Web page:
The market has come a long way in a hurry, and there are signs that the rally may still have somewhat further to go. The main reason I remain somewhat bullish on the market, even after this week's historic run to the upside -- apparently the Dow Jones Industrial Average (DJIA) is going to score its second sharpest weekly point gain in history -- is the seasonal pattern, which is quite strong for the remainder of the year, and, on a short-term basis, remains positive into early next week. The last day of the month and the first few days of the new month are, of course, generally strong; so far, the end of November and first few days of December have not disappointed.
Historically, the month of December is a very positive month, and generally rated in the top two months of the year. At month's end the Santa Claus Rally pattern can occur, which is generally good for nearly a 1.5% gain over a seven-session period (the last five days of December and the first two sessions of January). So, it pays to remain invested during this time frame, but, it doesn't pay to buy after such a massive move to the upside. It just doesn't.
The Dow has now rebounded more than 900 points this week. As noted, that's apparently the second biggest weekly point gain in history. I don't know when the biggest weekly point gain was, but, I'd guess, that buying afterward was not the greatest idea.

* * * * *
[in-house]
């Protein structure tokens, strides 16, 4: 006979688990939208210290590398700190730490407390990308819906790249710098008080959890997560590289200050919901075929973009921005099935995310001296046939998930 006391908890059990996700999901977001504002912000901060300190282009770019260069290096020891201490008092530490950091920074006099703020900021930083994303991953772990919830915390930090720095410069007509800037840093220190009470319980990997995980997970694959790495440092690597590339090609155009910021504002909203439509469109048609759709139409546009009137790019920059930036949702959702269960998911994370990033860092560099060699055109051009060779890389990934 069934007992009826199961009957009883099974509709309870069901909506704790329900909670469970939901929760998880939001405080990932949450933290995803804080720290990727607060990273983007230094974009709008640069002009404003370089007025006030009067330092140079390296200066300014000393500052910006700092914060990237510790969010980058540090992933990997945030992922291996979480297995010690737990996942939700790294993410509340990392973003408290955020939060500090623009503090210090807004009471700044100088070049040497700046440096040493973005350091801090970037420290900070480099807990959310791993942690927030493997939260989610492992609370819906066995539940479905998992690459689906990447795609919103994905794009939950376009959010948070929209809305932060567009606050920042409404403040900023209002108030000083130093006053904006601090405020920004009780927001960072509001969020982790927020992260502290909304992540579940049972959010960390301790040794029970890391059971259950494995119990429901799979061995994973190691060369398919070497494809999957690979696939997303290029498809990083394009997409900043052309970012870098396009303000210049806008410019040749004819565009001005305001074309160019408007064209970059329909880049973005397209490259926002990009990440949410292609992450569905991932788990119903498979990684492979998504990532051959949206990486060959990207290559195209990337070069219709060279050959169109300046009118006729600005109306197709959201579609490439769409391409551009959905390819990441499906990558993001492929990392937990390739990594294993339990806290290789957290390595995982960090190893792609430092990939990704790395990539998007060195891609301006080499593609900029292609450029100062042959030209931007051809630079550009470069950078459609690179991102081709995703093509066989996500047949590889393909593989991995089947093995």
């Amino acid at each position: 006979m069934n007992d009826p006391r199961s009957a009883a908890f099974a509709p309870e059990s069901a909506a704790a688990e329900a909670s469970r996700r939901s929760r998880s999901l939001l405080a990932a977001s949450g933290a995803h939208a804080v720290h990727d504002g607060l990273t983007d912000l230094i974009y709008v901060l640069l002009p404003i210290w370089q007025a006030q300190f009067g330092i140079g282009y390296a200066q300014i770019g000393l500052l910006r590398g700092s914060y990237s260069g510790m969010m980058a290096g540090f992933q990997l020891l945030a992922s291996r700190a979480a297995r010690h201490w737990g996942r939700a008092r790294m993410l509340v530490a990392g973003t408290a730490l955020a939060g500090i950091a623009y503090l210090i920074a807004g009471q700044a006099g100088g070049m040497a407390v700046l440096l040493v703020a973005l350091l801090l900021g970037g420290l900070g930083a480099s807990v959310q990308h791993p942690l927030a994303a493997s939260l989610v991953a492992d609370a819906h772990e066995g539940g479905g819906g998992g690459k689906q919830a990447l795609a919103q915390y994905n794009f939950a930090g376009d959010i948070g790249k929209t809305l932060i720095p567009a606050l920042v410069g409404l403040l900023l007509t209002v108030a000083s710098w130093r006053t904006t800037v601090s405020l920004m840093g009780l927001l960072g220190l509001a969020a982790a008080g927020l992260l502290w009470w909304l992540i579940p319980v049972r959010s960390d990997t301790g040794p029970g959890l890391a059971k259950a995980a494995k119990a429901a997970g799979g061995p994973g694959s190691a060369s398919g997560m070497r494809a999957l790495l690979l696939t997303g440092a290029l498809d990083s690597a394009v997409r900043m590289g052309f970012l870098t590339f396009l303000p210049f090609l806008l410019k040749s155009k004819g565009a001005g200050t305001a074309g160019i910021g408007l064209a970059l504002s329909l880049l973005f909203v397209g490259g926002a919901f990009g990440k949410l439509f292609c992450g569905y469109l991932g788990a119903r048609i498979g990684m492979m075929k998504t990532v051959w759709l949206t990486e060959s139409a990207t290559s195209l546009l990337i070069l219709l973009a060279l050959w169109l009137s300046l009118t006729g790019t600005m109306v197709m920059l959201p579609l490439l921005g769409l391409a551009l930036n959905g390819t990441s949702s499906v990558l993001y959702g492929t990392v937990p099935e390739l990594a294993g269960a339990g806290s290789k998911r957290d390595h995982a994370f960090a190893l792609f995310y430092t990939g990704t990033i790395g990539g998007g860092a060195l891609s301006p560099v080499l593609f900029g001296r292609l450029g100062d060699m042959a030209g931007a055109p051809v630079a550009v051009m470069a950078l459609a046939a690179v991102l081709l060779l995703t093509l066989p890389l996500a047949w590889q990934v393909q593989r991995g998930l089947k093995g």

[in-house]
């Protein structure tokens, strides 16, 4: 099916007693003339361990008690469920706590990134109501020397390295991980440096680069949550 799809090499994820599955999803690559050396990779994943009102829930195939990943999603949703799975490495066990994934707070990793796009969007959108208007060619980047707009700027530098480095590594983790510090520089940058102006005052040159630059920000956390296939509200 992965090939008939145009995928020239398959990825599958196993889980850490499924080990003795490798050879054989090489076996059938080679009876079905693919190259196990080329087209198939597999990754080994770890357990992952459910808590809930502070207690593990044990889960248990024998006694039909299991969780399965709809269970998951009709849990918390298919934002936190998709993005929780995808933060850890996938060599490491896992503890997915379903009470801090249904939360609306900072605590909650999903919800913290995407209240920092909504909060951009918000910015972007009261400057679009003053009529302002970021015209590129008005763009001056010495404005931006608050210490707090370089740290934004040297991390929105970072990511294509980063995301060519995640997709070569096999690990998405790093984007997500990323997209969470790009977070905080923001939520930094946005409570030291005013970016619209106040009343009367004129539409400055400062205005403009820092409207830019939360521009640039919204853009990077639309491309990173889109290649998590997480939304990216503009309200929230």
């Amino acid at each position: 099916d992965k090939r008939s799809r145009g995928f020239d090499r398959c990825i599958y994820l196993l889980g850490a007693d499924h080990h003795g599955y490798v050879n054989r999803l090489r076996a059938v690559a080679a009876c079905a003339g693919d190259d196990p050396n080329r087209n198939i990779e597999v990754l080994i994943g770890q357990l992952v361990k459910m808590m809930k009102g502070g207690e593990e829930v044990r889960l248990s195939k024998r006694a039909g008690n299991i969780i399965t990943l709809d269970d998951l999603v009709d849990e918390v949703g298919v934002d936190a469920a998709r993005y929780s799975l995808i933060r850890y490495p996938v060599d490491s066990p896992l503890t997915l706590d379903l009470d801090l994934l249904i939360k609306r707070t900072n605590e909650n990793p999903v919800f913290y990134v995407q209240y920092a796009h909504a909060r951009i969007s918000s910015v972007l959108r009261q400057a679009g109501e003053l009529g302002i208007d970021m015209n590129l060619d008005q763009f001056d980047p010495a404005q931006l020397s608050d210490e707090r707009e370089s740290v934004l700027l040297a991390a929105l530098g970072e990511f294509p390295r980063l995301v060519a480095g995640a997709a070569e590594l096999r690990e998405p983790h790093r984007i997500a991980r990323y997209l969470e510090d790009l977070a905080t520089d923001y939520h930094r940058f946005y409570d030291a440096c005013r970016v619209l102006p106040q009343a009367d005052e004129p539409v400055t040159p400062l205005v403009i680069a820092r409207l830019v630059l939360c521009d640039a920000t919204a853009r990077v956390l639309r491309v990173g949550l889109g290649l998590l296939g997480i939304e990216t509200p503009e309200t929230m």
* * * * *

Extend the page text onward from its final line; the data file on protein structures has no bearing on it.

Of course, going into the close of that abbreviated session last Friday, as the SPX dipped down to 1158.66, just pennies above its .618 retracement of the historic rally off the October 4 lows, now that was a time to buy. Targets were hit, all kinds of end-of-the-world talk was everywhere, the market was at oversold extremes on any metric. It was made to order. But now? Don't think so.
The easy money has been made, and I have been selling into this move. Yes, I wish I hadn't sold so much earlier in the week as the market exploded to the upside. But, if you buy into the abyss, you have to sell on all the hope and hoopla. That's what I do. It's all I do. I'm still net long, but now only up to a maximum of 45% levels (including modest positions in junk bonds and short treasuries).
Giving me some justification for a little added caution for the near term is the pop back up to another big number. Recall that on the initial bounce off of the October lows, the market ran into some trouble at its .618 retracement of that decline from the May highs to the October lows. That level was 1257.58. There was also the unchanged level for the year, just a few pennies higher at 1257.64. Last time, I talked about that area as a stumbling block for the market, and on October 24, the SPX topped out about a point shy and promptly pulled back 35 points. Will it happen again? Beats me, but it pays to be on the lookout for these things -- these little stumbling blocks especially after such a sharp rebound.
As noted, though, in the bigger picture I remain constructive on the market and one big reason is the seasonal pattern. I have to like that. The chart of the S&P Futures now includes two, bullish island reversals from just this week. That's a big deal and it, too, is bullish.
That's the good news, or most of it from where I sit, with the television turned to CNBC with the mute button pressed. The bad news is that the good news is likely mostly out and already factored into prices. The same folks who were in a tizzy last Friday over the coming collapse of the euro zone and the dark depression heading to the U.S. are now, once again, enamored with U.S. stocks. That's the bad news. Again, if the buying opportunity occurs in the midst of gloom and doom and panicky selling as we saw last week, how can it also be a buying opportunity when all the clouds lift as they apparently have? The answer is, it can't.